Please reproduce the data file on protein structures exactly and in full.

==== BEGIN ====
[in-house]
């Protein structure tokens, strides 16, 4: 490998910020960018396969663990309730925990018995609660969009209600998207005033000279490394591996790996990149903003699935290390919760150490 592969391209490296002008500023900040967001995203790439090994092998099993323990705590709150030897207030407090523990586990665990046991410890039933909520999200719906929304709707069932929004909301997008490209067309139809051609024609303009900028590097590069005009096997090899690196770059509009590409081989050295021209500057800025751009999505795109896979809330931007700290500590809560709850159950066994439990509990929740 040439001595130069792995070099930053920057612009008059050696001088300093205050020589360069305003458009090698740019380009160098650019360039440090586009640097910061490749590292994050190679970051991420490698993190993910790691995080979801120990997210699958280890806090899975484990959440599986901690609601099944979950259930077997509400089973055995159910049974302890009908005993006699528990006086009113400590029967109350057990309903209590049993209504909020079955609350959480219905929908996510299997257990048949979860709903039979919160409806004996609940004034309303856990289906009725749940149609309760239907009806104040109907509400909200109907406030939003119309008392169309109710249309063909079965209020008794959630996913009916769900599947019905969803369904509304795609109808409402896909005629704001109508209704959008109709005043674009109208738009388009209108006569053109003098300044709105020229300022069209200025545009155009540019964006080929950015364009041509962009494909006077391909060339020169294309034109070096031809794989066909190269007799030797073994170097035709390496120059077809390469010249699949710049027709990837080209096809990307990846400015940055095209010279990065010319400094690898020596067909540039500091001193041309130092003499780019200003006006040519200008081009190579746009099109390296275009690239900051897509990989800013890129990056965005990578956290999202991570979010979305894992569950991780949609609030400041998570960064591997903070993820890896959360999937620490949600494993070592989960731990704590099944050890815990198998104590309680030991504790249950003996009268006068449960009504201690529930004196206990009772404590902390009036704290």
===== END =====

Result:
[in-house]
């Protein structure tokens, strides 16, 4: 490998910020960018396969663990309730925990018995609660969009209600998207005033000279490394591996790996990149903003699935290390919760150490 592969391209490296002008500023900040967001995203790439090994092998099993323990705590709150030897207030407090523990586990665990046991410890039933909520999200719906929304709707069932929004909301997008490209067309139809051609024609303009900028590097590069005009096997090899690196770059509009590409081989050295021209500057800025751009999505795109896979809330931007700290500590809560709850159950066994439990509990929740 040439001595130069792995070099930053920057612009008059050696001088300093205050020589360069305003458009090698740019380009160098650019360039440090586009640097910061490749590292994050190679970051991420490698993190993910790691995080979801120990997210699958280890806090899975484990959440599986901690609601099944979950259930077997509400089973055995159910049974302890009908005993006699528990006086009113400590029967109350057990309903209590049993209504909020079955609350959480219905929908996510299997257990048949979860709903039979919160409806004996609940004034309303856990289906009725749940149609309760239907009806104040109907509400909200109907406030939003119309008392169309109710249309063909079965209020008794959630996913009916769900599947019905969803369904509304795609109808409402896909005629704001109508209704959008109709005043674009109208738009388009209108006569053109003098300044709105020229300022069209200025545009155009540019964006080929950015364009041509962009494909006077391909060339020169294309034109070096031809794989066909190269007799030797073994170097035709390496120059077809390469010249699949710049027709990837080209096809990307990846400015940055095209010279990065010319400094690898020596067909540039500091001193041309130092003499780019200003006006040519200008081009190579746009099109390296275009690239900051897509990989800013890129990056965005990578956290999202991570979010979305894992569950991780949609609030400041998570960064591997903070993820890896959360999937620490949600494993070592989960731990704590099944050890815990198998104590309680030991504790249950003996009268006068449960009504201690529930004196206990009772404590902390009036704290």